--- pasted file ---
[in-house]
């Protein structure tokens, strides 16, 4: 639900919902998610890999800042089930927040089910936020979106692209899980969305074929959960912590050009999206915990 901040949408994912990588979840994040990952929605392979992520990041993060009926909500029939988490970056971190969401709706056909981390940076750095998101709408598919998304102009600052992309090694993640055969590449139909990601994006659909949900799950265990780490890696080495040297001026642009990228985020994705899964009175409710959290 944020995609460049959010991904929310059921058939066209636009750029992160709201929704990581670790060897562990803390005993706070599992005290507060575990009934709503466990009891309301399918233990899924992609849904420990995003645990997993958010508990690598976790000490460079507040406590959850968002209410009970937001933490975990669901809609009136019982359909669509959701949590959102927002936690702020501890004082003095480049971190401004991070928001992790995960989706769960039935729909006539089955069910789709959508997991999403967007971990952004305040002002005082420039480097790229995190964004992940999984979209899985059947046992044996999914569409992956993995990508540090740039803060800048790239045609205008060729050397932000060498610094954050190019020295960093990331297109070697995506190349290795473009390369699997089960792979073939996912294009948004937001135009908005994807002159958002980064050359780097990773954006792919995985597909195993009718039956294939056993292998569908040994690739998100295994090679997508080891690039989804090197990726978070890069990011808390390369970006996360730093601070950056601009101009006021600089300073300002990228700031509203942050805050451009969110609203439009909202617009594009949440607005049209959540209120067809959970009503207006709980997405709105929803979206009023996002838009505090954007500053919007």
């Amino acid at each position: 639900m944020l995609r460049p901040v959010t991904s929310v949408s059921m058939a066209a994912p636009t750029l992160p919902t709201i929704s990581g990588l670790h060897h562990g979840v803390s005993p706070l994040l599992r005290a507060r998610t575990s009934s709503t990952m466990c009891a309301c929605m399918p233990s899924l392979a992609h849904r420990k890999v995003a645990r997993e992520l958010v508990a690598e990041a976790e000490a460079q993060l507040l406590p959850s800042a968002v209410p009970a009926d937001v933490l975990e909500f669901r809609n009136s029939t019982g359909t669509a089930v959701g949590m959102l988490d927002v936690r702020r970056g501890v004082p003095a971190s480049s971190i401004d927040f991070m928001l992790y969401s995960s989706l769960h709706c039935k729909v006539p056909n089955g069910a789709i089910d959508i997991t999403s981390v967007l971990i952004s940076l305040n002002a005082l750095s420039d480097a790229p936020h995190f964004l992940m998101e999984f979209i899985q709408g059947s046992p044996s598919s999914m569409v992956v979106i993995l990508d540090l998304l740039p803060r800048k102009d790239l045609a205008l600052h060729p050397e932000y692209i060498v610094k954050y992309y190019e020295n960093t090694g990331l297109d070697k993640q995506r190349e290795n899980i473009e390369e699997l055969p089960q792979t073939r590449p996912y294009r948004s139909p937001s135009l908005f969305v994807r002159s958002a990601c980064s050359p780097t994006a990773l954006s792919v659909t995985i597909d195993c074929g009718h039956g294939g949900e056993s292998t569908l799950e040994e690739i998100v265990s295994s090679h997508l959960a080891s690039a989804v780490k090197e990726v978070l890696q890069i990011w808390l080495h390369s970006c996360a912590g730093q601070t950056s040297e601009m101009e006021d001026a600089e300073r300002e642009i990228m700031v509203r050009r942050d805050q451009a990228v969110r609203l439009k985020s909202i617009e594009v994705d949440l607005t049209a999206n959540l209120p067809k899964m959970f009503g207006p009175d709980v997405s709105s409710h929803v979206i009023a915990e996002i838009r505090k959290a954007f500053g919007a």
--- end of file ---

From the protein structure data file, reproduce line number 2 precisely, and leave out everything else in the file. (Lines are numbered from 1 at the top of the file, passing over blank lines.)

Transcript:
């Protein structure tokens, strides 16, 4: 639900919902998610890999800042089930927040089910936020979106692209899980969305074929959960912590050009999206915990 901040949408994912990588979840994040990952929605392979992520990041993060009926909500029939988490970056971190969401709706056909981390940076750095998101709408598919998304102009600052992309090694993640055969590449139909990601994006659909949900799950265990780490890696080495040297001026642009990228985020994705899964009175409710959290 944020995609460049959010991904929310059921058939066209636009750029992160709201929704990581670790060897562990803390005993706070599992005290507060575990009934709503466990009891309301399918233990899924992609849904420990995003645990997993958010508990690598976790000490460079507040406590959850968002209410009970937001933490975990669901809609009136019982359909669509959701949590959102927002936690702020501890004082003095480049971190401004991070928001992790995960989706769960039935729909006539089955069910789709959508997991999403967007971990952004305040002002005082420039480097790229995190964004992940999984979209899985059947046992044996999914569409992956993995990508540090740039803060800048790239045609205008060729050397932000060498610094954050190019020295960093990331297109070697995506190349290795473009390369699997089960792979073939996912294009948004937001135009908005994807002159958002980064050359780097990773954006792919995985597909195993009718039956294939056993292998569908040994690739998100295994090679997508080891690039989804090197990726978070890069990011808390390369970006996360730093601070950056601009101009006021600089300073300002990228700031509203942050805050451009969110609203439009909202617009594009949440607005049209959540209120067809959970009503207006709980997405709105929803979206009023996002838009505090954007500053919007």